How Gen Z Chooses Banks
With the oldest of Generation Z going off to college and beginning to take out loans and with some of the youngest starting to join the workforce with part-time jobs, banking and financial concerns are becoming a bigger part of Gen Z lives.
Gen Z’s relationship with finances plays a large role in their decisions of whom to bank with and how.
Gen Z and Finances
Gen Z and Millennials both have taken on concerns about the state of their future financial stability. Just during their generation, these rising adults have seen plenty to give them cause for concern but also inflamed a desire to learn more about their finances to give themselves the best chances for success in the future.
Some of these concerns include:
- Hearing of the economic effect the Great Recession had on their parents and older siblings in 2008
- The growing cost of living
- The price of getting a college degree vs. the dwindling payout compared to previous generations
- The slow-changing minimum wage
- And this past year, the effects Covid-19 has had on employment and finances
With all of these factors stacking up against them, this generation has become more intent to gain better financial literacy and learn things like how to save and budget or how credit and loans work to prepare them for the future. They are also making efforts to become more risk-averse to avoid some of the concerns they have seen affect the generations before them.
It is a common belief among older generations that Gen Z remains fiscally irresponsible—a conception that around a quarter of Gen Z believes in themselves. Despite these beliefs, many tend to spend in moderation and want to learn further about ways to save and build their finances.
Growing up on the internet, this generation has a whole world of access to resources and support to learn and seek encouragement for building or expanding their financial knowledge. It is options like this that play a role in the institutions Gen Z chooses to use for banking and managing their money.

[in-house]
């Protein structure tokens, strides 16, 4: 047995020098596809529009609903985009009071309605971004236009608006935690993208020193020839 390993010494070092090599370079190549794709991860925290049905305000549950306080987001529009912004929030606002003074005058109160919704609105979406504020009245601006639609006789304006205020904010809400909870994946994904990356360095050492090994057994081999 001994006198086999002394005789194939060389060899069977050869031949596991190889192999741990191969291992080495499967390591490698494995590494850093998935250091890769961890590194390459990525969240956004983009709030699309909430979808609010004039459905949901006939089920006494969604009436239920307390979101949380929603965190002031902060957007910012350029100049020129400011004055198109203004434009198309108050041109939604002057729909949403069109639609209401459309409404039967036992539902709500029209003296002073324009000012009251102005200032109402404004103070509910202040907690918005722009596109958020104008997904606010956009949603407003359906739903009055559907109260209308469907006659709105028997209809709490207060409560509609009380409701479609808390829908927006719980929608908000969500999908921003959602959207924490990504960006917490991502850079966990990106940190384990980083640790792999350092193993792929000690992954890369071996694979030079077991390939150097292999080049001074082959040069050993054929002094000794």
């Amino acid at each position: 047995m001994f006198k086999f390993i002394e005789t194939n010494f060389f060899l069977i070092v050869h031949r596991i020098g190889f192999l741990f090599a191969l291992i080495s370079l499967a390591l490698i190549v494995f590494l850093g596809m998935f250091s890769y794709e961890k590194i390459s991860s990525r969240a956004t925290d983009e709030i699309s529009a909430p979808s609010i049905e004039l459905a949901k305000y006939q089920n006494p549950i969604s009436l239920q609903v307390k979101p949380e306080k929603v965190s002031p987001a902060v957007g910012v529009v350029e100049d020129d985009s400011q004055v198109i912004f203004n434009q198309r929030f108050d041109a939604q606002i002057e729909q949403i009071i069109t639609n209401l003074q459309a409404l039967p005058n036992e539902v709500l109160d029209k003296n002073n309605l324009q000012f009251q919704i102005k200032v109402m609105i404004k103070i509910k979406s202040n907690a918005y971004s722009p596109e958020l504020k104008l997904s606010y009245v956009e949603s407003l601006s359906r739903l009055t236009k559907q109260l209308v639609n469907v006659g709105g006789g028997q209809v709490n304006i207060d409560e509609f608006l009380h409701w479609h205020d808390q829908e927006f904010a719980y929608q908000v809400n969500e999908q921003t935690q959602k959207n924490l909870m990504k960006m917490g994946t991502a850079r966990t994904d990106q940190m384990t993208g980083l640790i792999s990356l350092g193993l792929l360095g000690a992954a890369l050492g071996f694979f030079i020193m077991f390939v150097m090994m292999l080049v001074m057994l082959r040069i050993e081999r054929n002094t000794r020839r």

Influence on Banking Choices
As a generation raised on the internet and with cell phones, Gen Z often prefers online and mobile options when it comes to banking and managing their money. One statistic shows that around 80% of people belonging to Gen Z that own smartphones currently use mobile banking in some form or another.
Certain marketing strategies can be used to draw Gen Z to one app or another, but a few general characteristics can quickly decide if the banking option is hit-or-miss.
- Accessibility and Usability
- Guidance and Planning Options
- Wide Array of Banking and Money Managing Options
These are all factors that physical banks and credit unions often have, but by expanding their in-person options or consolidating sought-after features into a mobile app, the financial institutions can increase their appeal to the younger generation.
Many mobile apps have popped up on the market to appeal to the individual niches Gen Z is looking for in banking options:
- Spending Habits
- Credit Checking
- Financial Literacy Education
Whether in-person or online, having any or all of these options in one place can make a specific bank an attractive option to Gen Z. These options let them learn and take control of their finances with a brand or institution that they trust to help them learn the skills they need to manage their money.
Gen Z and Physical Banking
While Gen Z is more and more likely to use mobile banking apps, they’re also among the most likely of any generation to go in-person to a bank. In one study by Civic Science, Gen Z is likely to go in-person to a bank several times a month to several times a week, almost consistently more than any other generation.
This study goes on to show certain correlations of why this might be the case:
- Poor outlook on finances lead to a person being twice as likely to visit an in-person bank
- Offerings of food or drinks—ranging from just lollipops to full bank cafes—correlates to an increase in banking preferences
- A sense of community holds a lot of pull for Gen Z in choosing a bank
Despite the gravitating forces that physical banks hold for Gen Z, they are also the most likely to swap banks within the next few months, with nearly 20% of people under the age of 25 stating they would change banks.
Pulling forces are important for what leads Gen Z to choose a bank, but retention factors in just as much. With interest in banks depending on social appeal for in-person banks or a growing array of options for mobile, Generation Z takes a lot into consideration when choosing where to hold and manage their money.
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